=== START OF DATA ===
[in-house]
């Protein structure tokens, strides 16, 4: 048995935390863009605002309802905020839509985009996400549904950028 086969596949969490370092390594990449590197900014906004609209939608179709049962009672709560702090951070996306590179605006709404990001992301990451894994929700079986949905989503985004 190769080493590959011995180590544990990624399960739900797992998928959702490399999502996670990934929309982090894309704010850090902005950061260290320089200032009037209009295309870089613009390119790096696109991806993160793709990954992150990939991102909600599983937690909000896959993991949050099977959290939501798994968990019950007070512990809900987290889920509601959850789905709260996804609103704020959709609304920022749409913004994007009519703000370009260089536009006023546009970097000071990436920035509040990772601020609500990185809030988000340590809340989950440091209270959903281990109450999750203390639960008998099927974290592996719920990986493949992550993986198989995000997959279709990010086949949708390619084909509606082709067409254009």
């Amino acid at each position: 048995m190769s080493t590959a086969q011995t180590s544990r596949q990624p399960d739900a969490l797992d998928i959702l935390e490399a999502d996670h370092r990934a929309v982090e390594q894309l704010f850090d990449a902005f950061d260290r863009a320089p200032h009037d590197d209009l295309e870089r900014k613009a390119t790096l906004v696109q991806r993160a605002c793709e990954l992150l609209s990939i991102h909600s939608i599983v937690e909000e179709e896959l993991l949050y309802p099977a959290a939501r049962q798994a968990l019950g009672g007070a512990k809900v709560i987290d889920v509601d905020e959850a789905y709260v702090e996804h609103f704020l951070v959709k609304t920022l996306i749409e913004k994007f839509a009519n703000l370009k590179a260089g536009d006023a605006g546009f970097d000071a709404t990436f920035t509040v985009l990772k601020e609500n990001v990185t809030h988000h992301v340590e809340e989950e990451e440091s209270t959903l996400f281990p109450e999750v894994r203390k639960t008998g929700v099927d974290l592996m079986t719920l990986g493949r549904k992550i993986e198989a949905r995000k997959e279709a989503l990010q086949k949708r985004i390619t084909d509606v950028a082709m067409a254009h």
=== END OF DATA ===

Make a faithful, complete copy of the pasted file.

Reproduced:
[in-house]
């Protein structure tokens, strides 16, 4: 048995935390863009605002309802905020839509985009996400549904950028 086969596949969490370092390594990449590197900014906004609209939608179709049962009672709560702090951070996306590179605006709404990001992301990451894994929700079986949905989503985004 190769080493590959011995180590544990990624399960739900797992998928959702490399999502996670990934929309982090894309704010850090902005950061260290320089200032009037209009295309870089613009390119790096696109991806993160793709990954992150990939991102909600599983937690909000896959993991949050099977959290939501798994968990019950007070512990809900987290889920509601959850789905709260996804609103704020959709609304920022749409913004994007009519703000370009260089536009006023546009970097000071990436920035509040990772601020609500990185809030988000340590809340989950440091209270959903281990109450999750203390639960008998099927974290592996719920990986493949992550993986198989995000997959279709990010086949949708390619084909509606082709067409254009």
């Amino acid at each position: 048995m190769s080493t590959a086969q011995t180590s544990r596949q990624p399960d739900a969490l797992d998928i959702l935390e490399a999502d996670h370092r990934a929309v982090e390594q894309l704010f850090d990449a902005f950061d260290r863009a320089p200032h009037d590197d209009l295309e870089r900014k613009a390119t790096l906004v696109q991806r993160a605002c793709e990954l992150l609209s990939i991102h909600s939608i599983v937690e909000e179709e896959l993991l949050y309802p099977a959290a939501r049962q798994a968990l019950g009672g007070a512990k809900v709560i987290d889920v509601d905020e959850a789905y709260v702090e996804h609103f704020l951070v959709k609304t920022l996306i749409e913004k994007f839509a009519n703000l370009k590179a260089g536009d006023a605006g546009f970097d000071a709404t990436f920035t509040v985009l990772k601020e609500n990001v990185t809030h988000h992301v340590e809340e989950e990451e440091s209270t959903l996400f281990p109450e999750v894994r203390k639960t008998g929700v099927d974290l592996m079986t719920l990986g493949r549904k992550i993986e198989a949905r995000k997959e279709a989503l990010q086949k949708r985004i390619t084909d509606v950028a082709m067409a254009h």